I am carrying a bucket of human waste. Two buckets, actually. I’m visiting an off-grid cabin in an Acadian forest where the vegetable garden is nourished by a humanure composting system. It’s my turn to take out the, uh, compost. Every visit to this forest is an opportunity to get away from Twitter, away from the noise of the city, and enjoy a simpler life as a temporary monastic hobo. My intention coming out here is to get closer to nature — closer to its candor and integrity — but I’m more likely to spend my time thinking about toilets and databases.
Cabin life it isn’t for everyone. The anxieties caused by mortgage, insurance, water, heat, and electricity bills are replaced by unconventional stress: of empty solar batteries, tainted well water, and keeping the wood stove stocked. The cabin has a well but no running water and every morning when I carry the water buckets I daydream about the methods humans use to supply potable water to an entire city. Modern life is remarkable. Automated, convenient and fragile. If you’ve ever had a water main break on your street, you appreciate that — while pipes automate the water supply — the plumbers are the real heroes. They are the city’s DevOps team.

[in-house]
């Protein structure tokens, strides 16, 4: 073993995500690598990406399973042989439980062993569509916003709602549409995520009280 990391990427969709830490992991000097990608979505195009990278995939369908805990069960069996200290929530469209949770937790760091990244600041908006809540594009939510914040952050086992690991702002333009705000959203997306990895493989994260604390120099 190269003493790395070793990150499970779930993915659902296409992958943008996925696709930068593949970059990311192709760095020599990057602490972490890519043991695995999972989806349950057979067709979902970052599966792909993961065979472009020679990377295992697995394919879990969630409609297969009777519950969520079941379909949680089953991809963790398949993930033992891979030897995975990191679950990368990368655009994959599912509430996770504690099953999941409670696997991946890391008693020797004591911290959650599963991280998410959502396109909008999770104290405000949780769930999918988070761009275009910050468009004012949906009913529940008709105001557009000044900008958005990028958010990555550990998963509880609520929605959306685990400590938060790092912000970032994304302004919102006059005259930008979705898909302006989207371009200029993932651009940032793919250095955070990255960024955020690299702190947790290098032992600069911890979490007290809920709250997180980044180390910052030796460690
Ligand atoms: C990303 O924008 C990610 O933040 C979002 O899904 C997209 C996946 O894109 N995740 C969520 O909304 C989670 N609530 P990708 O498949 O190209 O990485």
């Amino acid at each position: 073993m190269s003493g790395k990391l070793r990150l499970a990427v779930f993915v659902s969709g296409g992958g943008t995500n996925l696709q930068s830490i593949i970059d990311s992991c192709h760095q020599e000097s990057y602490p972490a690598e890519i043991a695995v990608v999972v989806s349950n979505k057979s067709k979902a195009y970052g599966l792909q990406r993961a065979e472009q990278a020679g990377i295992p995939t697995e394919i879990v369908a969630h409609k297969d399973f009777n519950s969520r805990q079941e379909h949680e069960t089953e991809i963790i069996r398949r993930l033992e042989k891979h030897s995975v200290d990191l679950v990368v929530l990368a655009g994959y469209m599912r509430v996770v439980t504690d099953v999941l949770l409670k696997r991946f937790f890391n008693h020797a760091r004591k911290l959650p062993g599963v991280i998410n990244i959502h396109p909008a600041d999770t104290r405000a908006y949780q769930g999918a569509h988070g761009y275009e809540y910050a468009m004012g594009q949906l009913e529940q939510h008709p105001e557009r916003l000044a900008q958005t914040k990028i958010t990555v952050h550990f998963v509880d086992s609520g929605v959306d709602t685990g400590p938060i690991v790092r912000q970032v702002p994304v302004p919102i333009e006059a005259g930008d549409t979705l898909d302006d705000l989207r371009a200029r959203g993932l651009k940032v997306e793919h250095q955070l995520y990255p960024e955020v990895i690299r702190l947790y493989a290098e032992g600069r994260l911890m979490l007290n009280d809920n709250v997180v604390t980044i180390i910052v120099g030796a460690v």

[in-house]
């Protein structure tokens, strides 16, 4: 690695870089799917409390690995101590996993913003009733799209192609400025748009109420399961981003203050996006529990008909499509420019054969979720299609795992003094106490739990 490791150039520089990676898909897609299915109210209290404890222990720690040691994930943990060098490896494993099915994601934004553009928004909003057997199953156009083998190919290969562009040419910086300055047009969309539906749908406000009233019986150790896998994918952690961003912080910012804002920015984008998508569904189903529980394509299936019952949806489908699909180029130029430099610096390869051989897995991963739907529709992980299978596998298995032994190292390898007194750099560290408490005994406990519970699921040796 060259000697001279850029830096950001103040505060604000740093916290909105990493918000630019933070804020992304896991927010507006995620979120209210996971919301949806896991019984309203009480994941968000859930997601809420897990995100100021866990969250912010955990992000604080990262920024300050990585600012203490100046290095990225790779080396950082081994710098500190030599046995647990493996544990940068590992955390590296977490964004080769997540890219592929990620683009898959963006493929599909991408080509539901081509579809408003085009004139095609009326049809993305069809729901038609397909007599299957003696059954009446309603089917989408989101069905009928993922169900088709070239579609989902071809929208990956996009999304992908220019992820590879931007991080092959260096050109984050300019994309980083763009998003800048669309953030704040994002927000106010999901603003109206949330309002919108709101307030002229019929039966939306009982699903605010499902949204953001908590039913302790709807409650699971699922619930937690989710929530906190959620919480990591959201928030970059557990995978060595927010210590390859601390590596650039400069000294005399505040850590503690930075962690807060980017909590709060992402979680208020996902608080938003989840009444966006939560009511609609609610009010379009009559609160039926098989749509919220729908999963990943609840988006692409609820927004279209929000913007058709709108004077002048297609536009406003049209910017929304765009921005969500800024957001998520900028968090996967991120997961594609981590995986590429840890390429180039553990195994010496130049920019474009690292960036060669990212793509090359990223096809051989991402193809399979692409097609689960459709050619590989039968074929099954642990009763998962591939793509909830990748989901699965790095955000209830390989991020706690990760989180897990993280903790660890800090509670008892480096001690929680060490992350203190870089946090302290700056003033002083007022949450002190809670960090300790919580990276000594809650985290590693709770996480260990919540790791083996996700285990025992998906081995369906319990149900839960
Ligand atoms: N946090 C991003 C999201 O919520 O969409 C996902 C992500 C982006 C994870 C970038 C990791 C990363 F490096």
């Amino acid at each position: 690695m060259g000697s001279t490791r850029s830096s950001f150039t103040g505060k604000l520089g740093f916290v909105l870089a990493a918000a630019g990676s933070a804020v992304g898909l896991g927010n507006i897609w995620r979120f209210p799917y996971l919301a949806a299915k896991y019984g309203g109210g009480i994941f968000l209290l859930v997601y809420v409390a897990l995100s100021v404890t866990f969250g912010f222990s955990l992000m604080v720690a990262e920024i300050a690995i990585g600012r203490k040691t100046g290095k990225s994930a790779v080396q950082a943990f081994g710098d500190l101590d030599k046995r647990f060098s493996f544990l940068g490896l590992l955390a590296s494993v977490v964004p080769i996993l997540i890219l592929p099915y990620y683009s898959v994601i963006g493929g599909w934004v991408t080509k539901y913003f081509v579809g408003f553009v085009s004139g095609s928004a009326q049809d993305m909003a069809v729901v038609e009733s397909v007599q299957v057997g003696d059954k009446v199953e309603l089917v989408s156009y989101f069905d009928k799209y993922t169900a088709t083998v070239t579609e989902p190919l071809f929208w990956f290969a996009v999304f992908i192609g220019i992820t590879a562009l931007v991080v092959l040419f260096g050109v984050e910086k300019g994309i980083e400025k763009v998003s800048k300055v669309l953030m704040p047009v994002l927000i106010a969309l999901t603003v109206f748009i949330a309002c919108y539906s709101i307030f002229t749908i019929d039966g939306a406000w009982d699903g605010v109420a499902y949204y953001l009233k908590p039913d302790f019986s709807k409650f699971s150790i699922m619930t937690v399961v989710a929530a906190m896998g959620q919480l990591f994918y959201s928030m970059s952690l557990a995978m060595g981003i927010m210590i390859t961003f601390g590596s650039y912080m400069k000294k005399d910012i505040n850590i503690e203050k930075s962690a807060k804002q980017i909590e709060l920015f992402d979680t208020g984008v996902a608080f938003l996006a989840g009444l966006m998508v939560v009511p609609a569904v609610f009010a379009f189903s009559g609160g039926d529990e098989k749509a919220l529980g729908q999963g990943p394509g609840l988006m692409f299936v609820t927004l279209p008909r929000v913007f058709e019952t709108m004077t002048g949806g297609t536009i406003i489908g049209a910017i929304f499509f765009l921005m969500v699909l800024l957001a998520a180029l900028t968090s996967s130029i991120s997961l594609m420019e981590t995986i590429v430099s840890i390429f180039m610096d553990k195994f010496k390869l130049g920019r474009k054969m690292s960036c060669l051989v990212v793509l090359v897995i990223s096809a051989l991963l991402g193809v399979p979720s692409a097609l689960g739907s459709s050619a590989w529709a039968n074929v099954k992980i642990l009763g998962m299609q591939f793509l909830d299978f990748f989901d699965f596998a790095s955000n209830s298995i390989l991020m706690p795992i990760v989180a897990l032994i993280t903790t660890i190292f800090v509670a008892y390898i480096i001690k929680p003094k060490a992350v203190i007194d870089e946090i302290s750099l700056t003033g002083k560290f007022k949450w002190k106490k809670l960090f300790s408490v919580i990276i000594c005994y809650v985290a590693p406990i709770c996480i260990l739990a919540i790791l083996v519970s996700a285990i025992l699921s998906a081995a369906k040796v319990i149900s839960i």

Sometimes, when I turn the water on to wash my face in the morning and warm water comes out just like magic, I silently praise those who made it possible: the plumbers. When I’m in that mode I’m often overwhelmed by the number of opportunities I have to feel grateful to civil servants, nurses, teachers, lawyers, police officers, firefighters, electricians, accountants, and receptionists. These are the people building societies. These are the invisible people working in a web of related services that make up society’s institutions. These are the people we should celebrate when things are going well.